The Heritage Foundation’s Brett Schaefer is seemingly apoplectic that the Obama administration would agree to a 1.2 to 1.7 percent increase in its dues payments to UN Peacekeeping. According to Schaefer this adds and additional $100 million a year to American contributions to UN Peacekeeping and means President Obama is “letting down” the American taxpayer.
The thing is, Schaefer presents this figure as if it were an abstraction that does not pay for anything. He does not even bother to try and assess whether or not the United States derives value from its investments in UN Peacekeeping.
In fact, these precious dollars go a long way to promoting American global interests. First, some perspective: American contributions to UN Peacekeeping comes to about $2.125 billion. For comparison’s sake, This amounts to less than 0.005 percent of U.S. spending on the Department of Defense. Still, it is not an insignificant sum. So what does that $2.125 billon get us?
There are about 116,000 personnel serving in 17 missions around the world. This includes places like south Sudan and Darfur, the Democratic Republic of the Congo, Lebanon, Liberia, and, of course Haiti. The kicker here is that the U.S. only pays for a little over 1/4th of the costs of these missions. Everyone else picks up the rest of the tab. From an American perspective UN Peacekeeping is a bargain.
It seems that people who have ideological hang-ups about the United Nations never seem to follow the logical consequences of their argument. As a member of the Security Council, the United States approves every new mission. The costs of peacekeeping missions are increasing because the United States, and other P-5 countries, are approving new missions. If the United States were to shortchange UN Peacekeeping–at a time in which there is a surge in peacekeeping–missions around the world could start to crumble. Would we then let conflicts in places like Haiti and Darfur simply fester? If not, who will keep a lid on these conflicts and simultaneously undertake projects that can lead countries down the path toward stability? The United States? Regional actors like the EU, African Union or ASEAN? From an American perspective the advantage of using the UN is that United States can have some control over the process (like deciding where and how peacekeepers should be deployed) without actually putting any of its own troops in harms way or paying for it all.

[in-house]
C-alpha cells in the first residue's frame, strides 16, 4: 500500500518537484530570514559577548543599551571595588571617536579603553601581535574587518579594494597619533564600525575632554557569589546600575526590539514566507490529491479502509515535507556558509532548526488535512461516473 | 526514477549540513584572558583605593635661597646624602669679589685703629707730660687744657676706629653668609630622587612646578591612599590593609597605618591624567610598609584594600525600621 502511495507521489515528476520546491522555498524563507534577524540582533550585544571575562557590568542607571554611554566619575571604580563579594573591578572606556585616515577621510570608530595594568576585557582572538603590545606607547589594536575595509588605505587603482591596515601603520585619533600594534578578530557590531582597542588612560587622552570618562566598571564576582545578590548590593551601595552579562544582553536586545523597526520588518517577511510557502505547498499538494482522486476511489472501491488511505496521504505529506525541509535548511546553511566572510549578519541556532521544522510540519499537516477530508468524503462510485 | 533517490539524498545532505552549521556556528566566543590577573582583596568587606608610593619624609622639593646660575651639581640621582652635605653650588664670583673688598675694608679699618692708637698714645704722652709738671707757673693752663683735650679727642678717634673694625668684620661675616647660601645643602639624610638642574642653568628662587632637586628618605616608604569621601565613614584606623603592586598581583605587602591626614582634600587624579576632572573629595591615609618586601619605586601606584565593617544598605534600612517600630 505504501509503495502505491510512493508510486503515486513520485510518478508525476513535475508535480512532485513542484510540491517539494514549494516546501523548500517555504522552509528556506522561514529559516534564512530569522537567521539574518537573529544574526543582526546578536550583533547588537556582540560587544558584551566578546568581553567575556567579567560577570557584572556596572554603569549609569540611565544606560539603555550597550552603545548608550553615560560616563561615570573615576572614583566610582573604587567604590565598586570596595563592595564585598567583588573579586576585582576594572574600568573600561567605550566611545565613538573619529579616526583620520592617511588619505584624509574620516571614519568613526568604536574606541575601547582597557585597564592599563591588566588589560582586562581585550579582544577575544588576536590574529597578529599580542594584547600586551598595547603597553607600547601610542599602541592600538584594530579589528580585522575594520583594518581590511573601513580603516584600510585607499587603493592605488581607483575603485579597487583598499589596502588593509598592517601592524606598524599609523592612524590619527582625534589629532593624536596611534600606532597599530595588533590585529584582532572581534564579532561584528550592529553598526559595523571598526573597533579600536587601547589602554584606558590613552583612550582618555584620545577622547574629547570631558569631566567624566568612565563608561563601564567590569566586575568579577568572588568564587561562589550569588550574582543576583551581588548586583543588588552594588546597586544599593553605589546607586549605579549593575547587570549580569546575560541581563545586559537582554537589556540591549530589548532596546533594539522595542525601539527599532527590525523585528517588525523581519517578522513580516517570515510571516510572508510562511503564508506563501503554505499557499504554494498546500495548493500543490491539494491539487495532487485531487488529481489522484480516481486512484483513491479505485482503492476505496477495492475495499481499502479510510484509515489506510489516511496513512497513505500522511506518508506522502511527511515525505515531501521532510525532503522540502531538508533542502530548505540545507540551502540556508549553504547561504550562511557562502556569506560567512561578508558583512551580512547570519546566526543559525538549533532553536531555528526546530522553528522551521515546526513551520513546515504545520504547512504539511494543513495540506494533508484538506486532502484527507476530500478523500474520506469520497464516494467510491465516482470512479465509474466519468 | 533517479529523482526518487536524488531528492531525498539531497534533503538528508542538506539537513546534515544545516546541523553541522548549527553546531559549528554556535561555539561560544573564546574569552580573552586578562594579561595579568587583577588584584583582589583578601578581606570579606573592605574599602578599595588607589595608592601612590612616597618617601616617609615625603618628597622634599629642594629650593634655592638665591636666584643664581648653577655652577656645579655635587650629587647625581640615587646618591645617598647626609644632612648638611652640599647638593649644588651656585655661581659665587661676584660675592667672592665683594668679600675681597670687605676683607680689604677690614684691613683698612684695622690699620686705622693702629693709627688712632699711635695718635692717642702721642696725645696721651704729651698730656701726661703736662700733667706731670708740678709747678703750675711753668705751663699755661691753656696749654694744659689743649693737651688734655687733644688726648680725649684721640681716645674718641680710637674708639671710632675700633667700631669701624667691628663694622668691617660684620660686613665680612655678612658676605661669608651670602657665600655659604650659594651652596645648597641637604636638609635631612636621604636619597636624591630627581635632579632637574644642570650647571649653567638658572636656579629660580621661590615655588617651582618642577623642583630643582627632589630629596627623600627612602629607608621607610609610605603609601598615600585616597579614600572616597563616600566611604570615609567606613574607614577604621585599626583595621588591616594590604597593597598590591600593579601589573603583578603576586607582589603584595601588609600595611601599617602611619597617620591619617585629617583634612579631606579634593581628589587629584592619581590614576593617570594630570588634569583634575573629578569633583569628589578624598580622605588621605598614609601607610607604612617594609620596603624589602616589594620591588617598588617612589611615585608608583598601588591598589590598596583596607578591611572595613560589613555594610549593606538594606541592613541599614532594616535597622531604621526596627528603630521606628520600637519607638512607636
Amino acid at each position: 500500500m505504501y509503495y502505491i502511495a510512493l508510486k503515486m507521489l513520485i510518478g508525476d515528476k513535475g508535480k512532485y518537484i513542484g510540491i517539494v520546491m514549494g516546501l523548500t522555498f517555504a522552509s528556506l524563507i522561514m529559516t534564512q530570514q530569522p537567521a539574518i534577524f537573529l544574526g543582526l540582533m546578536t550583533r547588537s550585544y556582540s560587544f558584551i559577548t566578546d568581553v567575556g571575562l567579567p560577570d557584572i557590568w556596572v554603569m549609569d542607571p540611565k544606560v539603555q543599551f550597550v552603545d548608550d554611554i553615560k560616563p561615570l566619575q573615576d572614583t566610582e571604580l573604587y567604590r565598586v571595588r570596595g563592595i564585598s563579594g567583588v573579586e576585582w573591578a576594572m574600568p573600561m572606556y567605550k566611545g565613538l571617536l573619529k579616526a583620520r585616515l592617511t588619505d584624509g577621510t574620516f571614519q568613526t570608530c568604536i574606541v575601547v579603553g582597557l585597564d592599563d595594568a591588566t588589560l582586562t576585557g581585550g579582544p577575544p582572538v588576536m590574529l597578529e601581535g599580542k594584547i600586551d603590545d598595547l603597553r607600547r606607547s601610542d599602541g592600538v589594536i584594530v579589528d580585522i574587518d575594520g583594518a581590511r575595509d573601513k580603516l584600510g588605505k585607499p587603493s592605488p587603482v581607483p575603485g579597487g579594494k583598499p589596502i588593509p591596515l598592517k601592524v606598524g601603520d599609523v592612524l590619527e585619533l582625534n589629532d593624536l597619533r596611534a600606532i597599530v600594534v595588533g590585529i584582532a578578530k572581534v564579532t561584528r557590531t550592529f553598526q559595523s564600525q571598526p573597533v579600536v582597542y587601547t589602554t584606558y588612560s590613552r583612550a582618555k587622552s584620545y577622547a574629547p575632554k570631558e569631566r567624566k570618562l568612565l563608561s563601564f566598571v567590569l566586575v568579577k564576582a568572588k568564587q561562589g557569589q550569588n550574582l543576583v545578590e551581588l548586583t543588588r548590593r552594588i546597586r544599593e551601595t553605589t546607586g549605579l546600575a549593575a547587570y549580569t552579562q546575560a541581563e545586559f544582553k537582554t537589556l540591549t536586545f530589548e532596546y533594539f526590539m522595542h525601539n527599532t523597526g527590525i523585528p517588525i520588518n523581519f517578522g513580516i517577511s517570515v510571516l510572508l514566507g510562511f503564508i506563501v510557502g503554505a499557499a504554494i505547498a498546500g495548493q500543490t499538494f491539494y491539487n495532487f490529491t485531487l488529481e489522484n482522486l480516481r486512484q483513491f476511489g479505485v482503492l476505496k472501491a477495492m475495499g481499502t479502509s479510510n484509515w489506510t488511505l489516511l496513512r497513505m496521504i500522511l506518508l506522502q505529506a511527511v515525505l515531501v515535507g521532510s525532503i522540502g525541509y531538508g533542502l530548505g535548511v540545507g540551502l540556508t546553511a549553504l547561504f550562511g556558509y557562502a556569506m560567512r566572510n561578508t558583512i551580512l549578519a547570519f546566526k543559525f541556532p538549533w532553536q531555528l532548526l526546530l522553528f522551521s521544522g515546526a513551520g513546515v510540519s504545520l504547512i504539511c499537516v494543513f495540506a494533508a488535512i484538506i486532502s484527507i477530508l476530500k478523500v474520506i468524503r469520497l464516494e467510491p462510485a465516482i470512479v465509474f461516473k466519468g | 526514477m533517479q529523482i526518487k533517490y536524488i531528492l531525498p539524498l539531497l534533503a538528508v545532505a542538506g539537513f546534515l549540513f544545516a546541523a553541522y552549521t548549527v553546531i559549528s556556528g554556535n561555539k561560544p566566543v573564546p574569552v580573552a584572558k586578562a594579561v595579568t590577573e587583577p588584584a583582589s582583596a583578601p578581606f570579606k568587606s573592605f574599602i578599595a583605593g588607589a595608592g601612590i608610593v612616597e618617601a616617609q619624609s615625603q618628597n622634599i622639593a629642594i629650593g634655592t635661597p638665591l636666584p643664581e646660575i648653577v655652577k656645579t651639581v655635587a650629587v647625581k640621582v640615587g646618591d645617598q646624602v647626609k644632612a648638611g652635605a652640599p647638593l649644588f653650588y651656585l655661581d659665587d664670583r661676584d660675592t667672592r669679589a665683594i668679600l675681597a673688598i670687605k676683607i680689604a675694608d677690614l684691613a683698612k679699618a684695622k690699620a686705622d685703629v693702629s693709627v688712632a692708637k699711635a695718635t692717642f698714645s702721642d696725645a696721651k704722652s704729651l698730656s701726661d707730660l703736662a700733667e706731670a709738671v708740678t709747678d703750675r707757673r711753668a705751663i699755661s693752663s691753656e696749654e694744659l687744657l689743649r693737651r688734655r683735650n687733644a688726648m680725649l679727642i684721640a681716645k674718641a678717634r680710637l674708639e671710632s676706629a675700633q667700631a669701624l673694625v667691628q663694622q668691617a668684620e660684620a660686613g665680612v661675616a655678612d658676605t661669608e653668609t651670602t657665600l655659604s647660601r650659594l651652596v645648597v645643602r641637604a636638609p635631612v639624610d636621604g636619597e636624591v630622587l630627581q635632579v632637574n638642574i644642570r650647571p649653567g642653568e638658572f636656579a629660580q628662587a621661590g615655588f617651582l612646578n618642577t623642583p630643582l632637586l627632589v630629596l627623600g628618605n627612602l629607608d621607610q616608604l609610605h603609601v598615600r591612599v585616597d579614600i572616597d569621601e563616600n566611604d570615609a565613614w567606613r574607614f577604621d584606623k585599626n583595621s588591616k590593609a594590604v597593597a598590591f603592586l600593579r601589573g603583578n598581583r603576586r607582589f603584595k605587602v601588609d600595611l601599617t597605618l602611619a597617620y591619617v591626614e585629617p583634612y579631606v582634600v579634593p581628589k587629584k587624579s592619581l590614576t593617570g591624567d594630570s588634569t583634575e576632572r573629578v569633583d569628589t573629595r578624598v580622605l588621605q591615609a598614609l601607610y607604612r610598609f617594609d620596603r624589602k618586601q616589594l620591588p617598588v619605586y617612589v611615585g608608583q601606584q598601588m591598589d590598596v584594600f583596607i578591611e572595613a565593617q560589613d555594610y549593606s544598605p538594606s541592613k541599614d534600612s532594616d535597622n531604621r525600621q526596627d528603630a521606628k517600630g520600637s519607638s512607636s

Saying that contributing to peacekeeping means selling out the American taxpayer shows a pretty skewed worldview more informed by ideology than a dispassionate look at American interests. Schaefer may have noticed that the United States military is engaged in two massive foreign operations. That we can convince the rest of the world to keep a lid on 17 other conflicts–including one in our backyard–while only paying 27 percent of those costs is something that, frankly, we should embrace.